|Home | About | Journals | Submit | Contact Us | Français|
A comparison of risks for the secondary transmission of HIV between young HIV-infected women-who-have-sex-with-men (WSM) and men-who-have-sex-with-men (MSM) found that recent partner-specific sexual risk behaviors are high among both populations. However, differences in the specific behaviors between WSM and MSM support population-specific interventions to reduce the secondary transmission of HIV.
Secondary transmission remains a significant concern among HIV-infected youth. Little is known, however, about how partner-specific sexual risk behaviors for the secondary transmission of HIV may differ between the two largest subgroups of HIV positive youth, women-who-have-sex-with-men (WSM) and men-who-have-sex-with-men (MSM),
During 2003-2004, a convenience sample of HIV-infected youth, 13-24 years of age, were recruited from 15 Adolescent Medicine Trials Network clinical sites. Approximately 10-15 youth were recruited at each site. Participants completed an ACASI survey including questions about sex partners in the past year. Cross-sectional data analyses, including bivariate and multivariable regressions using generalized estimating equations, were conducted during 2008 to compare recent partner-specific sexual risk behaviors between WSM and MSM.
Of 409 participants, 91% (371) were included in this analysis, including 176 WSM and 195 MSM. Ninety-two percent (163 WSM, 177 MSM) provided information on characteristics of their sexual partners. There were significant differences between the two groups in recent partner-specific sexual risk behaviors including: lower rates of condom use at last sex among WSM (61% WSM vs. 78% MSM; p=0.0011); a larger proportion of the sex partners of MSM reported as concurrent (56% MSM vs. 36% WSM; p=0.0001); and greater use of hard drugs at last sex by MSM and/or their partner (18% MSM vs. 4% WSM; p=0.0008). When measuring risk as a composite measure of sexual risk behaviors known to be associated with HIV transmission, both groups had high rates of risky behaviors, 74.7% among young MSM compared to 68.1% of WSM.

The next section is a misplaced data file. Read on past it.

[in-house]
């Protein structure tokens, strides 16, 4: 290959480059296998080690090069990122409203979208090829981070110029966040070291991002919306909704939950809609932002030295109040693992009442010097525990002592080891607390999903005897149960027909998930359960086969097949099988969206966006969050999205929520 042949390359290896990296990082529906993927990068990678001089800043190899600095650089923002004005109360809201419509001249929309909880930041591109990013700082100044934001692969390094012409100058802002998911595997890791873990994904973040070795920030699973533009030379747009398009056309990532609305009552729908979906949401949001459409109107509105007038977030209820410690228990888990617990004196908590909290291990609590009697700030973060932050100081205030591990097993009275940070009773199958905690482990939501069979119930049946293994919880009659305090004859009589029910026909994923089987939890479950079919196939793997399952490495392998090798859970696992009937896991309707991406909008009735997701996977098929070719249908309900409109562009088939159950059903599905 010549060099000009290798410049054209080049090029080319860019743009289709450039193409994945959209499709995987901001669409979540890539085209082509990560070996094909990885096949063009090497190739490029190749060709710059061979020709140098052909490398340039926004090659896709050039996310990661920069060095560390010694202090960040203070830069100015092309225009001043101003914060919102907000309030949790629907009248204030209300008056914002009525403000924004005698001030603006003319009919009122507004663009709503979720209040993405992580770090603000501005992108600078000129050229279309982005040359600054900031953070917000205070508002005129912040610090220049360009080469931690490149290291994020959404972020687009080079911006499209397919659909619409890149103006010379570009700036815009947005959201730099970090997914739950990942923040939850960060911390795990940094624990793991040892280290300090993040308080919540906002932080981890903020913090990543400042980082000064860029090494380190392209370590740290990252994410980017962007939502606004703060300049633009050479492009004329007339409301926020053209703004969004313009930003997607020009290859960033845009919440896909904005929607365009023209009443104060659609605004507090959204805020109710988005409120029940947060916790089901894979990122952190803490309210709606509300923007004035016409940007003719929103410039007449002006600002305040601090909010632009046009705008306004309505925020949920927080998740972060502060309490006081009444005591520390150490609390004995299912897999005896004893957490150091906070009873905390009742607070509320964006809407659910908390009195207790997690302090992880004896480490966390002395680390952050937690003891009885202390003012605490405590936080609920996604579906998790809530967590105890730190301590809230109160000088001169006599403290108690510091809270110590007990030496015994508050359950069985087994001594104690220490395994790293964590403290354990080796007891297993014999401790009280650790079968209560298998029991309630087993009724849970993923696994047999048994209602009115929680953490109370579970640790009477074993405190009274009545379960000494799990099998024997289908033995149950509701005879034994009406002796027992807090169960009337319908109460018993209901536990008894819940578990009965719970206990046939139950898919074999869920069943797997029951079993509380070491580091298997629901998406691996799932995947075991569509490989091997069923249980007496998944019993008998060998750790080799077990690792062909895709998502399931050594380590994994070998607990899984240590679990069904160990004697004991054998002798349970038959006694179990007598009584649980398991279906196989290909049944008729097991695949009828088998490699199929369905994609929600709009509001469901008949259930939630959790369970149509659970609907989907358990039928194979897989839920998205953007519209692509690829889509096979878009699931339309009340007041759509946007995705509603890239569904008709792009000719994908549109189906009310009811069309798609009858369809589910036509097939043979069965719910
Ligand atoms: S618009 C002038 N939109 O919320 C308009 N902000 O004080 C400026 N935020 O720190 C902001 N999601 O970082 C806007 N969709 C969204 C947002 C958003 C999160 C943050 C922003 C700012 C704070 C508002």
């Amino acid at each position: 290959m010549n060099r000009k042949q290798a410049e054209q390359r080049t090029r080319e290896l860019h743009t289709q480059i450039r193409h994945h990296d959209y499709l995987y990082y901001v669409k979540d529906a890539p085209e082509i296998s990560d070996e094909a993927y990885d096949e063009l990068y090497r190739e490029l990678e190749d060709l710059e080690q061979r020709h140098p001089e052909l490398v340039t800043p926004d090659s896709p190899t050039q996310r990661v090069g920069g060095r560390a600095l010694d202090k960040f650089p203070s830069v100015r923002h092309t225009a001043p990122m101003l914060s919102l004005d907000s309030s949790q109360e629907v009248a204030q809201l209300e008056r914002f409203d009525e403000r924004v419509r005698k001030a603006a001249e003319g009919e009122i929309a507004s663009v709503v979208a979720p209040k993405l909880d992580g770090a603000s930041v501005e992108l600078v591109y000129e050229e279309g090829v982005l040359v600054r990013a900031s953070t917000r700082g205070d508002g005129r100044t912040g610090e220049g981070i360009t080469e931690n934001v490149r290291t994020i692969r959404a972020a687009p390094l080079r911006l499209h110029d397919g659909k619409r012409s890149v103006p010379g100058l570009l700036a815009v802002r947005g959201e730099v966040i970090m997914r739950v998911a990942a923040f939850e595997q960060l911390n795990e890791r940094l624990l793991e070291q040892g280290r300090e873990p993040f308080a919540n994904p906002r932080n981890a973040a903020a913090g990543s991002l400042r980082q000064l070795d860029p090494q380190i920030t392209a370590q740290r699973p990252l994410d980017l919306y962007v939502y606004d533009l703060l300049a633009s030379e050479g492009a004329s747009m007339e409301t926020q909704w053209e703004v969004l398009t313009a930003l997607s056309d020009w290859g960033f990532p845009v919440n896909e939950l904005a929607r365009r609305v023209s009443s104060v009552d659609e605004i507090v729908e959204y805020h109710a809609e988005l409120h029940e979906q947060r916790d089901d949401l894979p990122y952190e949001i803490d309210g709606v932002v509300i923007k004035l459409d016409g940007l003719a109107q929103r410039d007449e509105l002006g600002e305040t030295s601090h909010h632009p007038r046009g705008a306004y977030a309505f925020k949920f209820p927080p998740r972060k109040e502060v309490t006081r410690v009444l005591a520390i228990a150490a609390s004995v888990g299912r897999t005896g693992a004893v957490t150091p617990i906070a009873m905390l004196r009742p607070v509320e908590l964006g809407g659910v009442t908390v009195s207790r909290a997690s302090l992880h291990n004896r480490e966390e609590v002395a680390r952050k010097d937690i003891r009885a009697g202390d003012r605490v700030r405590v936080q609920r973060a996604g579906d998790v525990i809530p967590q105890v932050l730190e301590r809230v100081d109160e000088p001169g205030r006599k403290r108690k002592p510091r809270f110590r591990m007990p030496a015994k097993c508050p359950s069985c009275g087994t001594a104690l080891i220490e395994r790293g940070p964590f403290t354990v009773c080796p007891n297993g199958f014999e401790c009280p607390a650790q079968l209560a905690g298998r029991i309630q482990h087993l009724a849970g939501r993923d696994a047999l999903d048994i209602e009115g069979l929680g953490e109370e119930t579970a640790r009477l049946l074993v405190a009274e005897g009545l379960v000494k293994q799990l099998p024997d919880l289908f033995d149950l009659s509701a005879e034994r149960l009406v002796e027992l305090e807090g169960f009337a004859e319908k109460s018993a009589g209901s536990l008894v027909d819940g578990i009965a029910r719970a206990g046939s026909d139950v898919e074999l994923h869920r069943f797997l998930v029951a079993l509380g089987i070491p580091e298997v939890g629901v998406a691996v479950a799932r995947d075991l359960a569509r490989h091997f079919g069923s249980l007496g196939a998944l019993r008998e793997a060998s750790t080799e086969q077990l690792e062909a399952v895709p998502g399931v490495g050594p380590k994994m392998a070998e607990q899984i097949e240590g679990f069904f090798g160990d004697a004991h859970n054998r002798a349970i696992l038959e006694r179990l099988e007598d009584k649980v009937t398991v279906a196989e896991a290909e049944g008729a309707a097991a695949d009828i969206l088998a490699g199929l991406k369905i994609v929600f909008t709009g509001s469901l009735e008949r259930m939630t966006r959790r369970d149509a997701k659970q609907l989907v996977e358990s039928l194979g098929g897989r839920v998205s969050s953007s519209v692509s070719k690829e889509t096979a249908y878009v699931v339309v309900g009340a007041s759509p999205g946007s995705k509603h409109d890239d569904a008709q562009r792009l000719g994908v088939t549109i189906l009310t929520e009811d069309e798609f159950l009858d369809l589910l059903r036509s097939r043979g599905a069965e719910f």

These data suggest that recent partner-specific sexual risk behaviors for HIV transmission are high among young infected MSM and WSM. These findings suggest the need to offer interventions to reduce the secondary transmission of HIV to all HIV-positive youth in care. However, differences in risk behaviors between young MSM and WSM supports population-specific interventions.
Youth experience disproportionately high rates of new HIV infections relative to other age groups. Current estimates in the United States suggest that one quarter of new infections are among youth 15 to 24 years of age.1,2 Secondary transmission remains a significant concern among HIV-infected youth for multiple reasons. Youth have a high prevalence of sexually transmitted infections (STIs) and many of these infections increase the likelihood of transmitting HIV.3,4 Youth compared to other age groups may live longer with HIV/AIDS, and thus may have more opportunity to transmit their infection.5 Perhaps more importantly, however, numerous studies suggest that many youth remain sexually active and continue to practice risky sexual behaviors even after diagnosis with HIV.6-13 All of these factors underscore the importance of youth-focused secondary HIV transmission prevention efforts.